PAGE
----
Review: The Grudge

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Sarah Michelle Gellar stars as Karen, a foreign exchange student working at a Tokyo medical clinic that provides palliative care for its patients.

One day, Karen hears that her co-worker Yoko hasn't shown up for work and is asked by her supervisor Alex (Ted Raimi) to cover for Yoko. When Karen arrives at the designated address, she finds an elderly catatonic American woman named Emma (Grace Zabriskie) and the whole house in disarray.

As Karen pieces together what went on in the house, she finds herself facing off against an evil and ancient curse, known as "The Grudge".

What triggers such a curse? What is the meaning behind its awakening? And will Karen be able to figure it out before it swallows her whole?

The best way to describe The Grudge is that it is a cross between Lost in Translation and The Amityville Horror.

What makes it such an interesting horror film to watch is that for nearly 85% of the film there is no soundtrack and the film relies on the actors, creaks, nasal releases, and echoes to deliver its horror. This kind of horror film hasn't probably been seen in quite sometime.

The film's direction and overall subtleness reminded me a lot of old Hitchcock films. Hitchcock probably would have loved Gellar as one of his leading ladies. The layout and feel is very Hitchcock but the film doesn't ever reach the quality scares found in a lot of the old Hitchcock classics. It does deliver with a whole lot of creepiness, though.

The director and creator of The Grudge, Takashi Shimizu, has been retelling this story from all sorts of angles for nearly four years now and this is his fifth film about the subject matter. The Japanese horror legend started in 2000 with Ju-On: The Curse which spawned the four-film Japanese series and this American remake.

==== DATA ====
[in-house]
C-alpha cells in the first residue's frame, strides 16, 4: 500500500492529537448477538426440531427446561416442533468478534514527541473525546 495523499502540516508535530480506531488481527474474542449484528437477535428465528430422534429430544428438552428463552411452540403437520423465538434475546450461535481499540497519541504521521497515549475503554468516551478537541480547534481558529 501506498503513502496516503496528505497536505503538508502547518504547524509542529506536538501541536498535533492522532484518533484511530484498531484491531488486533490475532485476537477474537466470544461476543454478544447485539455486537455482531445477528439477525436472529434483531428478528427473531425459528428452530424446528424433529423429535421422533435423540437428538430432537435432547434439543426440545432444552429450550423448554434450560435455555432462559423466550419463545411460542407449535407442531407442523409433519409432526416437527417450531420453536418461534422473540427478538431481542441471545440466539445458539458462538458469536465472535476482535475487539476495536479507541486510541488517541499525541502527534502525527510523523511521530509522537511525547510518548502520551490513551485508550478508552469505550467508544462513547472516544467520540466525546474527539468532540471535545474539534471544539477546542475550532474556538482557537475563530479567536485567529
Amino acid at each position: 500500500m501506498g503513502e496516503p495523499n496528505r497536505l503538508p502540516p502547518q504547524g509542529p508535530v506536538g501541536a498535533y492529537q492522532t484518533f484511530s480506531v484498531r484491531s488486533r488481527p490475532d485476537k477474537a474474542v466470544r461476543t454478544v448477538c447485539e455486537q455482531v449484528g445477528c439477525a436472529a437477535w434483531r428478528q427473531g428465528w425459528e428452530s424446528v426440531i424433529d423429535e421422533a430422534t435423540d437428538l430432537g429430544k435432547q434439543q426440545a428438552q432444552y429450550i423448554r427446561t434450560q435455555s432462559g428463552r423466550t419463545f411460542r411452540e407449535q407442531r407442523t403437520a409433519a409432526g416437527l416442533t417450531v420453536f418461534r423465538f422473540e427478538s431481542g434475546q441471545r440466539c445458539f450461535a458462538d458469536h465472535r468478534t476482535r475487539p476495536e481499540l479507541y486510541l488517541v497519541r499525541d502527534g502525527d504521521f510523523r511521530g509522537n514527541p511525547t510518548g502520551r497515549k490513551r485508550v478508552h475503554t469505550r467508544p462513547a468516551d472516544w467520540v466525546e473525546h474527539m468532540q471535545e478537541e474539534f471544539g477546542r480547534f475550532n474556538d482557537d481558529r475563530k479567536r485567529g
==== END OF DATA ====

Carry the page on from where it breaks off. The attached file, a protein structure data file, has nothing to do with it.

In the film, you can see that the director has been doing this a long time. There seems to be no real effort in trying to explain itself as the film chugs along. Shimizu's playing with the film's linear direction is interesting, but tends to take away from telling the story.

I liked Sarah Michelle Gellar's very subtle and withdrawn approach to this character and that, in a lot of ways, helped me make the Hitchcock jump. What I didn't like was that Gellar was never really able to use her acting chops except with maybe facial expressions. There are a lot of seemingly mimed expressions and gestures in this film.

I liked a lot of what The Grudge was trying to get across, but felt it should have left more of an impact and had a genuine horrific Hitchcock thriller ending. Instead, it seems to end on an insincere Hollywood cliché. (3.5 out of 5) So Says the Soothsayer.

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